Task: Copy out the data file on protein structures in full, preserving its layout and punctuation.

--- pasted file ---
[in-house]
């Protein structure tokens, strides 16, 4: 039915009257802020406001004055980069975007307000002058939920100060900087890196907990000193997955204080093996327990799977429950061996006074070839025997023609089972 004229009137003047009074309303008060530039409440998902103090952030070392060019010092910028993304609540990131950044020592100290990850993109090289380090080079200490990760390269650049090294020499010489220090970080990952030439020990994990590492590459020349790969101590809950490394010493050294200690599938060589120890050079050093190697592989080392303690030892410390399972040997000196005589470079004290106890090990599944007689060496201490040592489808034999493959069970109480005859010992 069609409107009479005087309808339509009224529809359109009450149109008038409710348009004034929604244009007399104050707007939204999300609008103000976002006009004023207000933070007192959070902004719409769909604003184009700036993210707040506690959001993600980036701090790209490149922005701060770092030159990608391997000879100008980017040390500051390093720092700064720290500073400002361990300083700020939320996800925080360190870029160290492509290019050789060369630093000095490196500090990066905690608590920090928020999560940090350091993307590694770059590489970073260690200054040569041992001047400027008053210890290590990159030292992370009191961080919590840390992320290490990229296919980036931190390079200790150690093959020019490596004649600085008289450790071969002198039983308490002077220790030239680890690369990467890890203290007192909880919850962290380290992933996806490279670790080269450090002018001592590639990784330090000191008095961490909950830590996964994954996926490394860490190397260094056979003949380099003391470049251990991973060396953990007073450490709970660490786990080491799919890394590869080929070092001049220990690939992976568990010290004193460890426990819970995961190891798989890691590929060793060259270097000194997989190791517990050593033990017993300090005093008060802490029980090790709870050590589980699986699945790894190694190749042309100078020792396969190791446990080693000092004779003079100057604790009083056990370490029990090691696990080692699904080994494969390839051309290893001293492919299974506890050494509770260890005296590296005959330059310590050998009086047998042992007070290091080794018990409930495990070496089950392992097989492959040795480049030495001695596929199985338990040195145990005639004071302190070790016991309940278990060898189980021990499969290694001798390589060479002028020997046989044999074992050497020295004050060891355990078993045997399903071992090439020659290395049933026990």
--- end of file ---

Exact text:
[in-house]
């Protein structure tokens, strides 16, 4: 039915009257802020406001004055980069975007307000002058939920100060900087890196907990000193997955204080093996327990799977429950061996006074070839025997023609089972 004229009137003047009074309303008060530039409440998902103090952030070392060019010092910028993304609540990131950044020592100290990850993109090289380090080079200490990760390269650049090294020499010489220090970080990952030439020990994990590492590459020349790969101590809950490394010493050294200690599938060589120890050079050093190697592989080392303690030892410390399972040997000196005589470079004290106890090990599944007689060496201490040592489808034999493959069970109480005859010992 069609409107009479005087309808339509009224529809359109009450149109008038409710348009004034929604244009007399104050707007939204999300609008103000976002006009004023207000933070007192959070902004719409769909604003184009700036993210707040506690959001993600980036701090790209490149922005701060770092030159990608391997000879100008980017040390500051390093720092700064720290500073400002361990300083700020939320996800925080360190870029160290492509290019050789060369630093000095490196500090990066905690608590920090928020999560940090350091993307590694770059590489970073260690200054040569041992001047400027008053210890290590990159030292992370009191961080919590840390992320290490990229296919980036931190390079200790150690093959020019490596004649600085008289450790071969002198039983308490002077220790030239680890690369990467890890203290007192909880919850962290380290992933996806490279670790080269450090002018001592590639990784330090000191008095961490909950830590996964994954996926490394860490190397260094056979003949380099003391470049251990991973060396953990007073450490709970660490786990080491799919890394590869080929070092001049220990690939992976568990010290004193460890426990819970995961190891798989890691590929060793060259270097000194997989190791517990050593033990017993300090005093008060802490029980090790709870050590589980699986699945790894190694190749042309100078020792396969190791446990080693000092004779003079100057604790009083056990370490029990090691696990080692699904080994494969390839051309290893001293492919299974506890050494509770260890005296590296005959330059310590050998009086047998042992007070290091080794018990409930495990070496089950392992097989492959040795480049030495001695596929199985338990040195145990005639004071302190070790016991309940278990060898189980021990499969290694001798390589060479002028020997046989044999074992050497020295004050060891355990078993045997399903071992090439020659290395049933026990």